Furthermore, Mark Taylor de Fell proved that lonely children are not always the only ones with imaginary friends. Some childrennormal childrenhave imaginary friends for fun. In the book Imaginary Companionswritten by Mark Taylorhe says, It is not solely children who are firstborns or who have no siblings who create imaginary companions, and the apperance of imaginary companions in the lives of these children is not necessarily a sign of loneliness or psychological distress. Furthermore, based on the study by Jarome Dubanchan, Yale professor of psychology, imaginary friends dramatically increase childrens preformance in school.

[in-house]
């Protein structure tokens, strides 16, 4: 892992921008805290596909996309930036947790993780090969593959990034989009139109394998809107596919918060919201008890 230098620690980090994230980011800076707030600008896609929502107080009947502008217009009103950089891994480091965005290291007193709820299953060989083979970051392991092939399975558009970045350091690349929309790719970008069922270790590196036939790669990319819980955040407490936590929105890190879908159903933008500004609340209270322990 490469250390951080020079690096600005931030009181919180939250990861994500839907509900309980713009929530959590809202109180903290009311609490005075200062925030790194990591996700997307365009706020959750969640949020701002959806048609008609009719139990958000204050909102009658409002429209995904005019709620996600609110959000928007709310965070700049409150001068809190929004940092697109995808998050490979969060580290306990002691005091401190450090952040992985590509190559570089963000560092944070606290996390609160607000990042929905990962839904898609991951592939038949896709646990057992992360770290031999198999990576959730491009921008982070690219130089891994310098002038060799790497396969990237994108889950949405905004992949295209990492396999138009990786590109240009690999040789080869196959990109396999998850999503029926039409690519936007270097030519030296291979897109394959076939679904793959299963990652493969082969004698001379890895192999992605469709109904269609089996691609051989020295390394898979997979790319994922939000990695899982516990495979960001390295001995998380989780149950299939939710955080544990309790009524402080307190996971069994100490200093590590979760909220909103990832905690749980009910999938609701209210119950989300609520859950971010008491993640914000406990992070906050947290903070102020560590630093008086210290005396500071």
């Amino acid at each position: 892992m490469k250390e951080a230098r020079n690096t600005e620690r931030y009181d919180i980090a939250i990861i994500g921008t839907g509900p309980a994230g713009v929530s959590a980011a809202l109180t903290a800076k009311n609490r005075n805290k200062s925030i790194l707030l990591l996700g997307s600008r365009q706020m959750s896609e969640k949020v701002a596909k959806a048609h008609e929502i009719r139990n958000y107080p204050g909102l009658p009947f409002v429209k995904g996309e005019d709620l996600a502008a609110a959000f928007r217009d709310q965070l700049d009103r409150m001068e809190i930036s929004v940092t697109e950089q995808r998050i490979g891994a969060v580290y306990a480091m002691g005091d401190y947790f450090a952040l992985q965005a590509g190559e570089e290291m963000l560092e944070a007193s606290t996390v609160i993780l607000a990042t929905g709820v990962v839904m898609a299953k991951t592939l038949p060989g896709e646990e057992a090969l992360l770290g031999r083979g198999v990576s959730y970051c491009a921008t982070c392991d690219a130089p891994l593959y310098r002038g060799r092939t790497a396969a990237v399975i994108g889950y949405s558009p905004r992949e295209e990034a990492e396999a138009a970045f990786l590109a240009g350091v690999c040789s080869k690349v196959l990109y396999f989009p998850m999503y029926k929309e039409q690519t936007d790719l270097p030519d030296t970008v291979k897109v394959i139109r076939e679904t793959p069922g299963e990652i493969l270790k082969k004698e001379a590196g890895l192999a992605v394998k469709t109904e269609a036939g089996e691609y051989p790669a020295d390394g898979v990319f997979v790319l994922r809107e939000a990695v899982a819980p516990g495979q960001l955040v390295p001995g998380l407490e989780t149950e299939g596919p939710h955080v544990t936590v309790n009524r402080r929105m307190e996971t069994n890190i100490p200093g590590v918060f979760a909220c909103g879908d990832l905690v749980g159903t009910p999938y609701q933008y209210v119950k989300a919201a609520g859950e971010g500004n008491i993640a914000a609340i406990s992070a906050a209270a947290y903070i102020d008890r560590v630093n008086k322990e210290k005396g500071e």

Considering one of his studies conducted at a public elementary school with 800 children, children who claim to have imaginary friends concentrate better in school. Although all of the above is true, childrens intensified relationships with their imaginary friend could be a cue that they need reassurance from the people who are the most important to them. Children need reassurance from the people that they will continue to be a part of their life and that the people can help the children with them problems.